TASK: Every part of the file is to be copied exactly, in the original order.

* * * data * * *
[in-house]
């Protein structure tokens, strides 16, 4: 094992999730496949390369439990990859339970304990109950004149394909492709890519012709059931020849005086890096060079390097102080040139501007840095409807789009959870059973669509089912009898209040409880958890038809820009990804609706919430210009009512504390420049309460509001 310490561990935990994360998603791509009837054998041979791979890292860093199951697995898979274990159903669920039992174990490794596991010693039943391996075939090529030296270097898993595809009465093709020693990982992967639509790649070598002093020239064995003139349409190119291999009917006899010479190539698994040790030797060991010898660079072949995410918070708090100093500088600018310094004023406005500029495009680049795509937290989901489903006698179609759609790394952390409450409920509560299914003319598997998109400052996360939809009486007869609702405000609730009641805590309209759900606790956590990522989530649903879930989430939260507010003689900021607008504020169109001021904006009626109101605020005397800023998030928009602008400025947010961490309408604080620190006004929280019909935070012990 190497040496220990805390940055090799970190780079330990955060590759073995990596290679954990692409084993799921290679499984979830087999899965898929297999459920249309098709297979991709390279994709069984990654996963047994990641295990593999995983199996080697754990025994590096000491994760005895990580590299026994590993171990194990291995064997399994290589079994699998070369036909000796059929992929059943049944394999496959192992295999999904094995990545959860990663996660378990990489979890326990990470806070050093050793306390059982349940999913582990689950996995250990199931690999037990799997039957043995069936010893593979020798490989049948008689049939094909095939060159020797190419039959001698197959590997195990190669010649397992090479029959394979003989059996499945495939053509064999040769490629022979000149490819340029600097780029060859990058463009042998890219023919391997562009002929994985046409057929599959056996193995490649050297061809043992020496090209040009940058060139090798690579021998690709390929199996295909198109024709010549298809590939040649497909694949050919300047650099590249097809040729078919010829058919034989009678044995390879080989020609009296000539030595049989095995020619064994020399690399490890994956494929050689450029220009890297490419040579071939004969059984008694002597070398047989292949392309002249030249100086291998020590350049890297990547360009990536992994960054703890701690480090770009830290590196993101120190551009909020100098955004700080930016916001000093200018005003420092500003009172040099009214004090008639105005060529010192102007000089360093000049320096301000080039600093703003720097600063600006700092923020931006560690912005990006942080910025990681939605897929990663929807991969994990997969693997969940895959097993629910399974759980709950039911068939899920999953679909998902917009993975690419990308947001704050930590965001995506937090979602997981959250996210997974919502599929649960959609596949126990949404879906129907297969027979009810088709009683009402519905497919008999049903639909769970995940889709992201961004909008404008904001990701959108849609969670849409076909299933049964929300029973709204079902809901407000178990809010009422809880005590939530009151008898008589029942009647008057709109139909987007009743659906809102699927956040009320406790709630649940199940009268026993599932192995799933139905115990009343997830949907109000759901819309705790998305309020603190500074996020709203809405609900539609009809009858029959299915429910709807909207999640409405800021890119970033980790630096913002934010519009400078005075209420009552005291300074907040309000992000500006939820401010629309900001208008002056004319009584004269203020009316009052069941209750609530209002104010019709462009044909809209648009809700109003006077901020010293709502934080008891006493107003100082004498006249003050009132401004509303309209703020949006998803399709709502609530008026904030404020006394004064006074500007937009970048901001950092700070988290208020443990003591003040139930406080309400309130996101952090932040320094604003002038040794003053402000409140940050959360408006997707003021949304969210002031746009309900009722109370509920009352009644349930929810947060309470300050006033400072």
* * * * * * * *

[in-house]
């Protein structure tokens, strides 16, 4: 094992999730496949390369439990990859339970304990109950004149394909492709890519012709059931020849005086890096060079390097102080040139501007840095409807789009959870059973669509089912009898209040409880958890038809820009990804609706919430210009009512504390420049309460509001 310490561990935990994360998603791509009837054998041979791979890292860093199951697995898979274990159903669920039992174990490794596991010693039943391996075939090529030296270097898993595809009465093709020693990982992967639509790649070598002093020239064995003139349409190119291999009917006899010479190539698994040790030797060991010898660079072949995410918070708090100093500088600018310094004023406005500029495009680049795509937290989901489903006698179609759609790394952390409450409920509560299914003319598997998109400052996360939809009486007869609702405000609730009641805590309209759900606790956590990522989530649903879930989430939260507010003689900021607008504020169109001021904006009626109101605020005397800023998030928009602008400025947010961490309408604080620190006004929280019909935070012990 190497040496220990805390940055090799970190780079330990955060590759073995990596290679954990692409084993799921290679499984979830087999899965898929297999459920249309098709297979991709390279994709069984990654996963047994990641295990593999995983199996080697754990025994590096000491994760005895990580590299026994590993171990194990291995064997399994290589079994699998070369036909000796059929992929059943049944394999496959192992295999999904094995990545959860990663996660378990990489979890326990990470806070050093050793306390059982349940999913582990689950996995250990199931690999037990799997039957043995069936010893593979020798490989049948008689049939094909095939060159020797190419039959001698197959590997195990190669010649397992090479029959394979003989059996499945495939053509064999040769490629022979000149490819340029600097780029060859990058463009042998890219023919391997562009002929994985046409057929599959056996193995490649050297061809043992020496090209040009940058060139090798690579021998690709390929199996295909198109024709010549298809590939040649497909694949050919300047650099590249097809040729078919010829058919034989009678044995390879080989020609009296000539030595049989095995020619064994020399690399490890994956494929050689450029220009890297490419040579071939004969059984008694002597070398047989292949392309002249030249100086291998020590350049890297990547360009990536992994960054703890701690480090770009830290590196993101120190551009909020100098955004700080930016916001000093200018005003420092500003009172040099009214004090008639105005060529010192102007000089360093000049320096301000080039600093703003720097600063600006700092923020931006560690912005990006942080910025990681939605897929990663929807991969994990997969693997969940895959097993629910399974759980709950039911068939899920999953679909998902917009993975690419990308947001704050930590965001995506937090979602997981959250996210997974919502599929649960959609596949126990949404879906129907297969027979009810088709009683009402519905497919008999049903639909769970995940889709992201961004909008404008904001990701959108849609969670849409076909299933049964929300029973709204079902809901407000178990809010009422809880005590939530009151008898008589029942009647008057709109139909987007009743659906809102699927956040009320406790709630649940199940009268026993599932192995799933139905115990009343997830949907109000759901819309705790998305309020603190500074996020709203809405609900539609009809009858029959299915429910709807909207999640409405800021890119970033980790630096913002934010519009400078005075209420009552005291300074907040309000992000500006939820401010629309900001208008002056004319009584004269203020009316009052069941209750609530209002104010019709462009044909809209648009809700109003006077901020010293709502934080008891006493107003100082004498006249003050009132401004509303309209703020949006998803399709709502609530008026904030404020006394004064006074500007937009970048901001950092700070988290208020443990003591003040139930406080309400309130996101952090932040320094604003002038040794003053402000409140940050959360408006997707003021949304969210002031746009309900009722109370509920009352009644349930929810947060309470300050006033400072």